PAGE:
Oops...meant to send this to the list, too. --- Greg Woodhouse <[hidden email]> wrote: > Date: Wed, 21 Dec 2005 09:42:44 -0800 (PST) > From: Greg Woodhouse <[hidden email]> > Subject: Monads and pedagogy (Functions with side-effects?) > To: David Barton <[hidden email]> > > --- David Barton <[hidden email]> wrote: > > > Wolfgang Jeltsch writes: > > ----- Original Message ----- > > > > > Am Mittwoch, 21. Dezember 2005 13:15 schrieb Creighton Hogg: > > >> [...] > > > > > >> Monads, I believe, can be just thought of as containers for > state. > > > > > > I would say that you are talking especially about the I/O monad > > here. A > > > monad > > > as such is a rather general concept like a group is in algebra. > > > > While this is correct, I'm afraid that for most of us it is a > > flavorless > > answer. I wish I had the mathematical mind that made the word > > "group" in > > this context instantly intuitively recognizable, but I don't. > > Groups are actually relatively intuitive structures, representing (no > pun intended) the symmetries of some type of object. So, in teaching > group theory it is easy to immediately provide a number of easy to > grasp examples: the symmetric group (any kind of rearrangement), the > cyclic group (cyclic permutation), dihedral group (geometric > symmetries > of a "square"), SL(n, R) ("area preserving" linear transformations), > SO(n, R) (transformation preserving angles), Isom(M) (all geomteric > motions of an object so that in the end it occupies the same "space" > without any stretching or other deformation), etc., etc. > > Rings are a little more tricky, but R[x] (polynomials over R) is the > universal example, with homomorphic images like Z[i] just being > "polynomials in i" where you "reduce" according to i^2 = -1, and so > on. > Matrices over a ring give you the prototypical example of a module. I > could go on, but the point is that in abstract algebra it is usually > easy to provide simple intuitive examples of the structures > illustrating most of the basic properties of the category. (Okay, > okay, > topoi and coherent sheaves may be an exception! But even then, > analytic > functions go a long way.) > > With monads, it is not hard to give a formal definition, just as is > the > case with groups, but much harder (for me, anyway) to find a simple > intuitive set of examples that capture the essence of monads in such > a > way that the definition is obvious. Think about it: If groups are > just > symmetries, then "doing nothing" is clearly a symmetry (1), "doing > nothing" before or after a symmetry doesn't change anything. > "Undoing" > a symmetry gives you an inverse. Associativity is less obvious, > unless > you think of groups realized as permutations of a set, so that the > group product just becomes function composition. > > > > === > Gregory Woodhouse <[hidden email]> > "Interaction is the mind-body problem of computing." > --Philip L. Wadler > _______________________________________________ Haskell-Cafe mailing list [hidden email] http://www.haskell.org/mailman/listinfo/haskell-cafe |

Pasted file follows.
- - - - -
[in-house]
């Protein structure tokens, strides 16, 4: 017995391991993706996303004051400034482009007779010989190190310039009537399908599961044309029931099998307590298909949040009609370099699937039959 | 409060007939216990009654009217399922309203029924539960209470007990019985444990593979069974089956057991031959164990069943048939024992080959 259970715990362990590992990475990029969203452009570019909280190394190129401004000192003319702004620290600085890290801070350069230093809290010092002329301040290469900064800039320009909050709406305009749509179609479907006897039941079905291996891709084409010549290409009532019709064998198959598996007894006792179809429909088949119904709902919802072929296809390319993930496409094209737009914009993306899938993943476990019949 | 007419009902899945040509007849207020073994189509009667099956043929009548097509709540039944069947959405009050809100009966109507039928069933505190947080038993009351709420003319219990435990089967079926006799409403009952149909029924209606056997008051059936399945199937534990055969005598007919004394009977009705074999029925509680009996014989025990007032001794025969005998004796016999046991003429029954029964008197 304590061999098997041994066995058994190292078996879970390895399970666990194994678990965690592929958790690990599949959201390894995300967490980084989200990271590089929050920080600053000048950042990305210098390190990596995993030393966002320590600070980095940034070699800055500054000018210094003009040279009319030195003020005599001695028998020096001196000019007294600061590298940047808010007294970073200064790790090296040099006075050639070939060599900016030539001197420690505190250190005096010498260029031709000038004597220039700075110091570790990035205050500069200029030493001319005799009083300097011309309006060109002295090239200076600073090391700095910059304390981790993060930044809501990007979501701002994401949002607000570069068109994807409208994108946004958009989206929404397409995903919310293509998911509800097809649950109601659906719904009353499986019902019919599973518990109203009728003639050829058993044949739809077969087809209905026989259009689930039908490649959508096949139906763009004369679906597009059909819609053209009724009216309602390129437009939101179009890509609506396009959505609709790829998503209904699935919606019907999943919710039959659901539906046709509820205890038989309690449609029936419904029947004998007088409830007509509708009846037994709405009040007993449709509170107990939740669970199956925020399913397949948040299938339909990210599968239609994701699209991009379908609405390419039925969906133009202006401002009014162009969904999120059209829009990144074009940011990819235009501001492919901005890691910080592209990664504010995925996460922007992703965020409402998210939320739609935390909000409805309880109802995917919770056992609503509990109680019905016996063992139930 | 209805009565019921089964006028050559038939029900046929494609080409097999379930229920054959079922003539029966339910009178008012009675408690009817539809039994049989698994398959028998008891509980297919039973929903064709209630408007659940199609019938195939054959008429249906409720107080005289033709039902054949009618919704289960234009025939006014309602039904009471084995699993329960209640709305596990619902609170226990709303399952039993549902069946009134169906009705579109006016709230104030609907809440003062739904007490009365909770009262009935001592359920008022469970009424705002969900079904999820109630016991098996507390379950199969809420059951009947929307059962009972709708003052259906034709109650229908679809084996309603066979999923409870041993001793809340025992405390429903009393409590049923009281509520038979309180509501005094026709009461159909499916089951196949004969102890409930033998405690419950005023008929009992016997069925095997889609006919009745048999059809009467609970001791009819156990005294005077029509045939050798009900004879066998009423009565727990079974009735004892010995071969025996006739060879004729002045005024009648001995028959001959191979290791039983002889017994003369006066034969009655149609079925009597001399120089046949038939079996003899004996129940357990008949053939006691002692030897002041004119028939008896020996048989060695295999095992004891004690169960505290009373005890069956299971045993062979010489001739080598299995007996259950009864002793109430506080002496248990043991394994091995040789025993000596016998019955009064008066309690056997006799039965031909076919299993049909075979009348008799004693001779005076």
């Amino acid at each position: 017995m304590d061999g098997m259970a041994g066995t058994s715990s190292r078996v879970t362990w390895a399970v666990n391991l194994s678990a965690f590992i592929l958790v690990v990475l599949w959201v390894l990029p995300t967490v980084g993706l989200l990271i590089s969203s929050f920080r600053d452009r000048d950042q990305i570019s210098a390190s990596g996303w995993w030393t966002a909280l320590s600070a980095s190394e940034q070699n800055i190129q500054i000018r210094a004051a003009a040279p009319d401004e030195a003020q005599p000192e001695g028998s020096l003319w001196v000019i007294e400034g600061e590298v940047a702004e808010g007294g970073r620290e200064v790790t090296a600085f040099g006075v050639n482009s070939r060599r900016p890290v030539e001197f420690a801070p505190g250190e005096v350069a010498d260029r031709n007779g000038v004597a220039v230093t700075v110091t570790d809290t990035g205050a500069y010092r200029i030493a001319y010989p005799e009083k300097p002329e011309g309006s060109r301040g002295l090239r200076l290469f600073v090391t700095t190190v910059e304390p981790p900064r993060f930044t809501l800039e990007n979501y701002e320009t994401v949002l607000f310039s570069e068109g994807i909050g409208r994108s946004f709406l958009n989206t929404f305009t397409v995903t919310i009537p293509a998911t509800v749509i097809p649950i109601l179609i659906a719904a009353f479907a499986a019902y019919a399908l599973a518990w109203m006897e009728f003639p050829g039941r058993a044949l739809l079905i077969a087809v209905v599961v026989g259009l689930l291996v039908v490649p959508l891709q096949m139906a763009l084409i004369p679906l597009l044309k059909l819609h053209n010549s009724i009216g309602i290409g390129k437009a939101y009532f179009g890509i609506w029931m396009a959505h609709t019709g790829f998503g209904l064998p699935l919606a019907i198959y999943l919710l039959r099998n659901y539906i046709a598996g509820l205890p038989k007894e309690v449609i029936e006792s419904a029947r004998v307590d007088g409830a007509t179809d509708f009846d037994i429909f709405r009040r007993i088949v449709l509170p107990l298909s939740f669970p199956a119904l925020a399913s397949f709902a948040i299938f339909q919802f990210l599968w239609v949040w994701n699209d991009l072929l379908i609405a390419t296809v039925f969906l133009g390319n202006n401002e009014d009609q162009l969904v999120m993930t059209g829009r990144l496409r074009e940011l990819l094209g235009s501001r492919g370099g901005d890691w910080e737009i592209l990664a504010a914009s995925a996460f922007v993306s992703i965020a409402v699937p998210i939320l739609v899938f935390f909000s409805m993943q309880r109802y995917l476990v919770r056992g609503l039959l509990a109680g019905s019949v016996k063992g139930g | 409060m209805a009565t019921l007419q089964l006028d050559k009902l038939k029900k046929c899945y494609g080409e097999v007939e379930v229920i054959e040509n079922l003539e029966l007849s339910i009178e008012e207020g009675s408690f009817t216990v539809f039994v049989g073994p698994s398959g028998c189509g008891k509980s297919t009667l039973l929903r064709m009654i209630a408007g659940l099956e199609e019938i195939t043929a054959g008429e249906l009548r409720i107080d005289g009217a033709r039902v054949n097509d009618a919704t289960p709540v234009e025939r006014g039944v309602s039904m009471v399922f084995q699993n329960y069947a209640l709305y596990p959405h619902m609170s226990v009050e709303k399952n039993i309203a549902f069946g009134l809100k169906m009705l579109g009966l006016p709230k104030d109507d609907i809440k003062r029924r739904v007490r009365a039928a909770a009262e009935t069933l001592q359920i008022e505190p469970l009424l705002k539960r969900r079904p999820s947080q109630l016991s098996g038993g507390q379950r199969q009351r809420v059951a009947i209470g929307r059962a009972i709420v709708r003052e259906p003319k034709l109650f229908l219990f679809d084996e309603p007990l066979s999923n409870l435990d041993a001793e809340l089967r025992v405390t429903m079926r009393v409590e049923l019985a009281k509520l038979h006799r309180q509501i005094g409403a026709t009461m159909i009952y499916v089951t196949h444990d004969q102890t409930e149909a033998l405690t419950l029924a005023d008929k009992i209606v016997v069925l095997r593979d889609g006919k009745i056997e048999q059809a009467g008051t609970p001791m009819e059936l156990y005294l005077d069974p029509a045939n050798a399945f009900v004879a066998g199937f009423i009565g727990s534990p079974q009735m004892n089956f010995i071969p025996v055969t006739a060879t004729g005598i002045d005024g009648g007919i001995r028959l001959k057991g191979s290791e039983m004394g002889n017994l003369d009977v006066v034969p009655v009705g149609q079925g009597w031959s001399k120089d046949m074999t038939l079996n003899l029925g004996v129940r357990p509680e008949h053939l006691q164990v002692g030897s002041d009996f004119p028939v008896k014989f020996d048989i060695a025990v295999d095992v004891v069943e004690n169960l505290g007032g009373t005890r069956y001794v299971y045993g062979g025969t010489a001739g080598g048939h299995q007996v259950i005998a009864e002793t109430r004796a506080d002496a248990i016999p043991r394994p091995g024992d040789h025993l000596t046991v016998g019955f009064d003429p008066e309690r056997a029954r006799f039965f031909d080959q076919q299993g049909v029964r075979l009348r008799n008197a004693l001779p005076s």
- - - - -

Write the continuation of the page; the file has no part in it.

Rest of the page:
Powered by Nabble | Edit this page |